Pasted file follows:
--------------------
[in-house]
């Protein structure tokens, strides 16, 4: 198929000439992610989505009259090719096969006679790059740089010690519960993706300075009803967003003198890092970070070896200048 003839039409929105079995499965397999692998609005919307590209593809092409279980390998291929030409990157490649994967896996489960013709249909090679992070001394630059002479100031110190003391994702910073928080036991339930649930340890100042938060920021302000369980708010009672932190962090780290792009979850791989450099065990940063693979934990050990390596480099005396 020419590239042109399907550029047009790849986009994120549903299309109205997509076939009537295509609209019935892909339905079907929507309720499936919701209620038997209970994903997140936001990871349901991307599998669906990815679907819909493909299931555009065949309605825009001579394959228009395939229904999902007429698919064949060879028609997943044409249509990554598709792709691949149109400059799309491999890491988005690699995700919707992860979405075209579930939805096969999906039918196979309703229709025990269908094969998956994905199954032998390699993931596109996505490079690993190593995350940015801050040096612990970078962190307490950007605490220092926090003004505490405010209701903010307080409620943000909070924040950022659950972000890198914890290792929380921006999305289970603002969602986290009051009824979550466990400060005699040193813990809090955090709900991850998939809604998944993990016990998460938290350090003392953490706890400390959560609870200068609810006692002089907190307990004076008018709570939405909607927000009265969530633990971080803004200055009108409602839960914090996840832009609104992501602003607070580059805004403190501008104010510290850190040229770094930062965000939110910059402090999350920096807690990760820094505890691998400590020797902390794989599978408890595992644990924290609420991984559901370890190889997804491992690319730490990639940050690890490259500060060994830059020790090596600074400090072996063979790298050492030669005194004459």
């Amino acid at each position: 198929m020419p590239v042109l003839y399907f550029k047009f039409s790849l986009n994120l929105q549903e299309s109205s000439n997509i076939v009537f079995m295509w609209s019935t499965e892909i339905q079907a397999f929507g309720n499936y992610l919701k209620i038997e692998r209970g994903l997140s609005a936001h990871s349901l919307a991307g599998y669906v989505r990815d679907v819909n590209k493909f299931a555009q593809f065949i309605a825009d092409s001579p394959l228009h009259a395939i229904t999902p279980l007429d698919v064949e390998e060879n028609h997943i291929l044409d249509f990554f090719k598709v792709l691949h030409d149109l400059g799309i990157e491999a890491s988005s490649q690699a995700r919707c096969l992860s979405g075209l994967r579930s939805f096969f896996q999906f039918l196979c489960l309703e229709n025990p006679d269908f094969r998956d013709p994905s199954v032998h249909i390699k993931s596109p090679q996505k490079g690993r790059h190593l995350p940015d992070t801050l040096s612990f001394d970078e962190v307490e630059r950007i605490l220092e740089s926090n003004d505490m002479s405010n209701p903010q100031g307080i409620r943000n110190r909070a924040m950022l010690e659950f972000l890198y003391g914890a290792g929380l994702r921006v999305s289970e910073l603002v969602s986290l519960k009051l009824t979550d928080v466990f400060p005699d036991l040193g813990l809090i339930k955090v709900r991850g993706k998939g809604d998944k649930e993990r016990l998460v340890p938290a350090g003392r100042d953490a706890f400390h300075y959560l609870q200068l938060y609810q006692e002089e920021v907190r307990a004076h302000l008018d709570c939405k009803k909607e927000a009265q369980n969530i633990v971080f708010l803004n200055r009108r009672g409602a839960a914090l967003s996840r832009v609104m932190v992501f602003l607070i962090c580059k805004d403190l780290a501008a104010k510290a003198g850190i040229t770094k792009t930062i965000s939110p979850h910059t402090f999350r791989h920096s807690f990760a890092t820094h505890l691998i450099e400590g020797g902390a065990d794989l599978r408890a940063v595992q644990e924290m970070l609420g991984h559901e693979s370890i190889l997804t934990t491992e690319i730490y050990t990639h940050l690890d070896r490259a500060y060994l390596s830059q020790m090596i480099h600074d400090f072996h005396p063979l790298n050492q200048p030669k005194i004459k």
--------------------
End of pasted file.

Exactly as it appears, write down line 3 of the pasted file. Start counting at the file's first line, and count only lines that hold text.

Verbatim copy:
């Amino acid at each position: 198929m020419p590239v042109l003839y399907f550029k047009f039409s790849l986009n994120l929105q549903e299309s109205s000439n997509i076939v009537f079995m295509w609209s019935t499965e892909i339905q079907a397999f929507g309720n499936y992610l919701k209620i038997e692998r209970g994903l997140s609005a936001h990871s349901l919307a991307g599998y669906v989505r990815d679907v819909n590209k493909f299931a555009q593809f065949i309605a825009d092409s001579p394959l228009h009259a395939i229904t999902p279980l007429d698919v064949e390998e060879n028609h997943i291929l044409d249509f990554f090719k598709v792709l691949h030409d149109l400059g799309i990157e491999a890491s988005s490649q690699a995700r919707c096969l992860s979405g075209l994967r579930s939805f096969f896996q999906f039918l196979c489960l309703e229709n025990p006679d269908f094969r998956d013709p994905s199954v032998h249909i390699k993931s596109p090679q996505k490079g690993r790059h190593l995350p940015d992070t801050l040096s612990f001394d970078e962190v307490e630059r950007i605490l220092e740089s926090n003004d505490m002479s405010n209701p903010q100031g307080i409620r943000n110190r909070a924040m950022l010690e659950f972000l890198y003391g914890a290792g929380l994702r921006v999305s289970e910073l603002v969602s986290l519960k009051l009824t979550d928080v466990f400060p005699d036991l040193g813990l809090i339930k955090v709900r991850g993706k998939g809604d998944k649930e993990r016990l998460v340890p938290a350090g003392r100042d953490a706890f400390h300075y959560l609870q200068l938060y609810q006692e002089e920021v907190r307990a004076h302000l008018d709570c939405k009803k909607e927000a009265q369980n969530i633990v971080f708010l803004n200055r009108r009672g409602a839960a914090l967003s996840r832009v609104m932190v992501f602003l607070i962090c580059k805004d403190l780290a501008a104010k510290a003198g850190i040229t770094k792009t930062i965000s939110p979850h910059t402090f999350r791989h920096s807690f990760a890092t820094h505890l691998i450099e400590g020797g902390a065990d794989l599978r408890a940063v595992q644990e924290m970070l609420g991984h559901e693979s370890i190889l997804t934990t491992e690319i730490y050990t990639h940050l690890d070896r490259a500060y060994l390596s830059q020790m090596i480099h600074d400090f072996h005396p063979l790298n050492q200048p030669k005194i004459k």